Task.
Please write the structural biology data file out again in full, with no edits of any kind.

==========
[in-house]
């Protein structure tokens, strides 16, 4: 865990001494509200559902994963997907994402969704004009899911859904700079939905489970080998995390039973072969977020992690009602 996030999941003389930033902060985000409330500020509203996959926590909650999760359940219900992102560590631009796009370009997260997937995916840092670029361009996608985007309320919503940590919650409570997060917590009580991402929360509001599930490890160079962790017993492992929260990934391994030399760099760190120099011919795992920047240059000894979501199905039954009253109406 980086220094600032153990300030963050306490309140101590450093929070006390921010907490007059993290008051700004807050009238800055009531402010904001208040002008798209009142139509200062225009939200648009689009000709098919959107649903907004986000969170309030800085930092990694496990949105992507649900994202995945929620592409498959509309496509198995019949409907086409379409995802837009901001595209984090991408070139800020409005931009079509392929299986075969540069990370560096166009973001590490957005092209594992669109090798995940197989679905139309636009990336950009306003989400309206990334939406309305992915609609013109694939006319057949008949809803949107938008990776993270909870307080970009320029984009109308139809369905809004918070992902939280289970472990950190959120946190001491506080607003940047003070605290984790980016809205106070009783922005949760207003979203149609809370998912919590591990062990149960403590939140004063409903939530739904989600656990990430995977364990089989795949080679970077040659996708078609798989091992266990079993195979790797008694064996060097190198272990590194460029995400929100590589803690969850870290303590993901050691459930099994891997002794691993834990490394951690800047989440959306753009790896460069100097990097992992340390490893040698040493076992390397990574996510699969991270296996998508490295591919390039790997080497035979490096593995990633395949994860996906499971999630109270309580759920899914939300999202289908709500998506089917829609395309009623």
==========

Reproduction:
[in-house]
């Protein structure tokens, strides 16, 4: 865990001494509200559902994963997907994402969704004009899911859904700079939905489970080998995390039973072969977020992690009602 996030999941003389930033902060985000409330500020509203996959926590909650999760359940219900992102560590631009796009370009997260997937995916840092670029361009996608985007309320919503940590919650409570997060917590009580991402929360509001599930490890160079962790017993492992929260990934391994030399760099760190120099011919795992920047240059000894979501199905039954009253109406 980086220094600032153990300030963050306490309140101590450093929070006390921010907490007059993290008051700004807050009238800055009531402010904001208040002008798209009142139509200062225009939200648009689009000709098919959107649903907004986000969170309030800085930092990694496990949105992507649900994202995945929620592409498959509309496509198995019949409907086409379409995802837009901001595209984090991408070139800020409005931009079509392929299986075969540069990370560096166009973001590490957005092209594992669109090798995940197989679905139309636009990336950009306003989400309206990334939406309305992915609609013109694939006319057949008949809803949107938008990776993270909870307080970009320029984009109308139809369905809004918070992902939280289970472990950190959120946190001491506080607003940047003070605290984790980016809205106070009783922005949760207003979203149609809370998912919590591990062990149960403590939140004063409903939530739904989600656990990430995977364990089989795949080679970077040659996708078609798989091992266990079993195979790797008694064996060097190198272990590194460029995400929100590589803690969850870290303590993901050691459930099994891997002794691993834990490394951690800047989440959306753009790896460069100097990097992992340390490893040698040493076992390397990574996510699969991270296996998508490295591919390039790997080497035979490096593995990633395949994860996906499971999630109270309580759920899914939300999202289908709500998506089917829609395309009623």